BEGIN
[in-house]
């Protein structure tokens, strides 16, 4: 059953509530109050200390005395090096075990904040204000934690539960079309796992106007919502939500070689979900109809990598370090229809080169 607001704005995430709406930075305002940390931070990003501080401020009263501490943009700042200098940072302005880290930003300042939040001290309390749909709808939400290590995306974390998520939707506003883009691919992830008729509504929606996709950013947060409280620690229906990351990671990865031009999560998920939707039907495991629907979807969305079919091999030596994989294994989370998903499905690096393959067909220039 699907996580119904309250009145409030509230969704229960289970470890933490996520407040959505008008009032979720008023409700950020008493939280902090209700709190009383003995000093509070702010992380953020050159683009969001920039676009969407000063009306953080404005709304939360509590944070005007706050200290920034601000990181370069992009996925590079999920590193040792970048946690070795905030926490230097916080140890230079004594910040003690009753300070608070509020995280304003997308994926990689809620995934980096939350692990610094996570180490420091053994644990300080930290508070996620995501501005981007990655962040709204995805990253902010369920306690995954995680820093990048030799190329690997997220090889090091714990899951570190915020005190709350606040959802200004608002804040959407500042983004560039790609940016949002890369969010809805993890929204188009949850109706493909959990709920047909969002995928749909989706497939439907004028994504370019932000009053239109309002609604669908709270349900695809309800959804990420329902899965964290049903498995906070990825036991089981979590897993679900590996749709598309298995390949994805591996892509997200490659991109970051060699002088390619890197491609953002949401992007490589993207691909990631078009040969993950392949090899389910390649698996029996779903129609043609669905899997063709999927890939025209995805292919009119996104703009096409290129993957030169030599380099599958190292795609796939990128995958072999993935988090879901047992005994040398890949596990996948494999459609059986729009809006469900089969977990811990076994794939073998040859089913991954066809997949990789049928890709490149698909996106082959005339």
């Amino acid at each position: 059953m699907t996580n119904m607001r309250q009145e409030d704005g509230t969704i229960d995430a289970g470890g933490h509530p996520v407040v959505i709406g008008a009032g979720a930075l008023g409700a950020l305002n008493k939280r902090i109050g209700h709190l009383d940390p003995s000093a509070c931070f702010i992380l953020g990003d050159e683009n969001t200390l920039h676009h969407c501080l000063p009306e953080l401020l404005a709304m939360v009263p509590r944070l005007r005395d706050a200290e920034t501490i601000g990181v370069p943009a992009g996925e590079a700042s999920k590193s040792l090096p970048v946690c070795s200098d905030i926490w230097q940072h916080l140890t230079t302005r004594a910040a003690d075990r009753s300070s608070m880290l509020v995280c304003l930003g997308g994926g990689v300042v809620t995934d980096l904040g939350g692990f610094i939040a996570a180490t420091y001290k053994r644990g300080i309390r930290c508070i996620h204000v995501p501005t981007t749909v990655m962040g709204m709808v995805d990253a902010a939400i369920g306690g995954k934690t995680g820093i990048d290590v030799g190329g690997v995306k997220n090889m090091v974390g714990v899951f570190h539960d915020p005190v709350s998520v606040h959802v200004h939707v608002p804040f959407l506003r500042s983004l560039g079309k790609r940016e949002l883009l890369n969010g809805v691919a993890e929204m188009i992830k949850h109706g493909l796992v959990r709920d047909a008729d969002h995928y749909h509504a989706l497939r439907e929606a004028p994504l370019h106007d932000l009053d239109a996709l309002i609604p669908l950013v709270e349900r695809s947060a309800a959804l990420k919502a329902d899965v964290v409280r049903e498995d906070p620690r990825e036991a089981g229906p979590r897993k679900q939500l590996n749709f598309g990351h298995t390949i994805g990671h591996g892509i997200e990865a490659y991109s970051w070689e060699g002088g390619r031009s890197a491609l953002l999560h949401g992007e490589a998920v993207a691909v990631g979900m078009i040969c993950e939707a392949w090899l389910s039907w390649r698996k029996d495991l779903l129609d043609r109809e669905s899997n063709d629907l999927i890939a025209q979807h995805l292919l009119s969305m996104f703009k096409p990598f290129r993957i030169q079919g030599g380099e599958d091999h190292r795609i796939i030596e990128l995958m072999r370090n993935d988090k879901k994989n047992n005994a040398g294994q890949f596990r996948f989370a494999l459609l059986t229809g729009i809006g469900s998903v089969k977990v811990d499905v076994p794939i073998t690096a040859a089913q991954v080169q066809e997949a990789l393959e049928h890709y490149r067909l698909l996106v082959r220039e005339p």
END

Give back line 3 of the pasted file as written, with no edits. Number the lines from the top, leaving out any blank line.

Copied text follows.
């Amino acid at each position: 059953m699907t996580n119904m607001r309250q009145e409030d704005g509230t969704i229960d995430a289970g470890g933490h509530p996520v407040v959505i709406g008008a009032g979720a930075l008023g409700a950020l305002n008493k939280r902090i109050g209700h709190l009383d940390p003995s000093a509070c931070f702010i992380l953020g990003d050159e683009n969001t200390l920039h676009h969407c501080l000063p009306e953080l401020l404005a709304m939360v009263p509590r944070l005007r005395d706050a200290e920034t501490i601000g990181v370069p943009a992009g996925e590079a700042s999920k590193s040792l090096p970048v946690c070795s200098d905030i926490w230097q940072h916080l140890t230079t302005r004594a910040a003690d075990r009753s300070s608070m880290l509020v995280c304003l930003g997308g994926g990689v300042v809620t995934d980096l904040g939350g692990f610094i939040a996570a180490t420091y001290k053994r644990g300080i309390r930290c508070i996620h204000v995501p501005t981007t749909v990655m962040g709204m709808v995805d990253a902010a939400i369920g306690g995954k934690t995680g820093i990048d290590v030799g190329g690997v995306k997220n090889m090091v974390g714990v899951f570190h539960d915020p005190v709350s998520v606040h959802v200004h939707v608002p804040f959407l506003r500042s983004l560039g079309k790609r940016e949002l883009l890369n969010g809805v691919a993890e929204m188009i992830k949850h109706g493909l796992v959990r709920d047909a008729d969002h995928y749909h509504a989706l497939r439907e929606a004028p994504l370019h106007d932000l009053d239109a996709l309002i609604p669908l950013v709270e349900r695809s947060a309800a959804l990420k919502a329902d899965v964290v409280r049903e498995d906070p620690r990825e036991a089981g229906p979590r897993k679900q939500l590996n749709f598309g990351h298995t390949i994805g990671h591996g892509i997200e990865a490659y991109s970051w070689e060699g002088g390619r031009s890197a491609l953002l999560h949401g992007e490589a998920v993207a691909v990631g979900m078009i040969c993950e939707a392949w090899l389910s039907w390649r698996k029996d495991l779903l129609d043609r109809e669905s899997n063709d629907l999927i890939a025209q979807h995805l292919l009119s969305m996104f703009k096409p990598f290129r993957i030169q079919g030599g380099e599958d091999h190292r795609i796939i030596e990128l995958m072999r370090n993935d988090k879901k994989n047992n005994a040398g294994q890949f596990r996948f989370a494999l459609l059986t229809g729009i809006g469900s998903v089969k977990v811990d499905v076994p794939i073998t690096a040859a089913q991954v080169q066809e997949a990789l393959e049928h890709y490149r067909l698909l996106v082959r220039e005339p």